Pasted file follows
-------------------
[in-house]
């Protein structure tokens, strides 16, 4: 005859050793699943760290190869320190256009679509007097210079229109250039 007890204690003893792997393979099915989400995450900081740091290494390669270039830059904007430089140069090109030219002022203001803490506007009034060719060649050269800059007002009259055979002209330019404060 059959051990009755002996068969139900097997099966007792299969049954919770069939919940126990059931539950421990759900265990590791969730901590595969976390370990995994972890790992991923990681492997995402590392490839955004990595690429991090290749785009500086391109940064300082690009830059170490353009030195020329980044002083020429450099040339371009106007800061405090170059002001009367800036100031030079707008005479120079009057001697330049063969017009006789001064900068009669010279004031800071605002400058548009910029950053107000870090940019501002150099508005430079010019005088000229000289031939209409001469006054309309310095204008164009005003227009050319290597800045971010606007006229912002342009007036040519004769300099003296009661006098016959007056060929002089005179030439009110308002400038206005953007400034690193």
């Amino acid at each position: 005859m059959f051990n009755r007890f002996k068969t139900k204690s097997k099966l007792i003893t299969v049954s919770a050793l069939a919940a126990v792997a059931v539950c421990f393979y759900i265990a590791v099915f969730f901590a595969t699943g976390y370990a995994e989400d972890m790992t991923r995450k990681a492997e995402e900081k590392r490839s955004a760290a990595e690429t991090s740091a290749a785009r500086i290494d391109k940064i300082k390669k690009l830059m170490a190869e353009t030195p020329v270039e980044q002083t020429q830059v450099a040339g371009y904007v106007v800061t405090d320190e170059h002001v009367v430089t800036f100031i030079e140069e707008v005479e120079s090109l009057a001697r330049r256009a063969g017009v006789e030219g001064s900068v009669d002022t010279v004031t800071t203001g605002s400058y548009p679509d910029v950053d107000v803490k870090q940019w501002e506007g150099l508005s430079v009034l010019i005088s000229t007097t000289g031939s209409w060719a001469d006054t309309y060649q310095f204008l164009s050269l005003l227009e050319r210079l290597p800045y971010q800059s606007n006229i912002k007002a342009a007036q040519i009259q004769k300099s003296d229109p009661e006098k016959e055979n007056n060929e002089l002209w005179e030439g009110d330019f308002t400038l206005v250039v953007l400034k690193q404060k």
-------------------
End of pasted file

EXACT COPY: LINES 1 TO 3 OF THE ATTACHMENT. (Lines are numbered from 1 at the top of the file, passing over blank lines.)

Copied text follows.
[in-house]
């Protein structure tokens, strides 16, 4: 005859050793699943760290190869320190256009679509007097210079229109250039 007890204690003893792997393979099915989400995450900081740091290494390669270039830059904007430089140069090109030219002022203001803490506007009034060719060649050269800059007002009259055979002209330019404060 059959051990009755002996068969139900097997099966007792299969049954919770069939919940126990059931539950421990759900265990590791969730901590595969976390370990995994972890790992991923990681492997995402590392490839955004990595690429991090290749785009500086391109940064300082690009830059170490353009030195020329980044002083020429450099040339371009106007800061405090170059002001009367800036100031030079707008005479120079009057001697330049063969017009006789001064900068009669010279004031800071605002400058548009910029950053107000870090940019501002150099508005430079010019005088000229000289031939209409001469006054309309310095204008164009005003227009050319290597800045971010606007006229912002342009007036040519004769300099003296009661006098016959007056060929002089005179030439009110308002400038206005953007400034690193």
């Amino acid at each position: 005859m059959f051990n009755r007890f002996k068969t139900k204690s097997k099966l007792i003893t299969v049954s919770a050793l069939a919940a126990v792997a059931v539950c421990f393979y759900i265990a590791v099915f969730f901590a595969t699943g976390y370990a995994e989400d972890m790992t991923r995450k990681a492997e995402e900081k590392r490839s955004a760290a990595e690429t991090s740091a290749a785009r500086i290494d391109k940064i300082k390669k690009l830059m170490a190869e353009t030195p020329v270039e980044q002083t020429q830059v450099a040339g371009y904007v106007v800061t405090d320190e170059h002001v009367v430089t800036f100031i030079e140069e707008v005479e120079s090109l009057a001697r330049r256009a063969g017009v006789e030219g001064s900068v009669d002022t010279v004031t800071t203001g605002s400058y548009p679509d910029v950053d107000v803490k870090q940019w501002e506007g150099l508005s430079v009034l010019i005088s000229t007097t000289g031939s209409w060719a001469d006054t309309y060649q310095f204008l164009s050269l005003l227009e050319r210079l290597p800045y971010q800059s606007n006229i912002k007002a342009a007036q040519i009259q004769k300099s003296d229109p009661e006098k016959e055979n007056n060929e002089l002209w005179e030439g009110d330019f308002t400038l206005v250039v953007l400034k690193q404060k």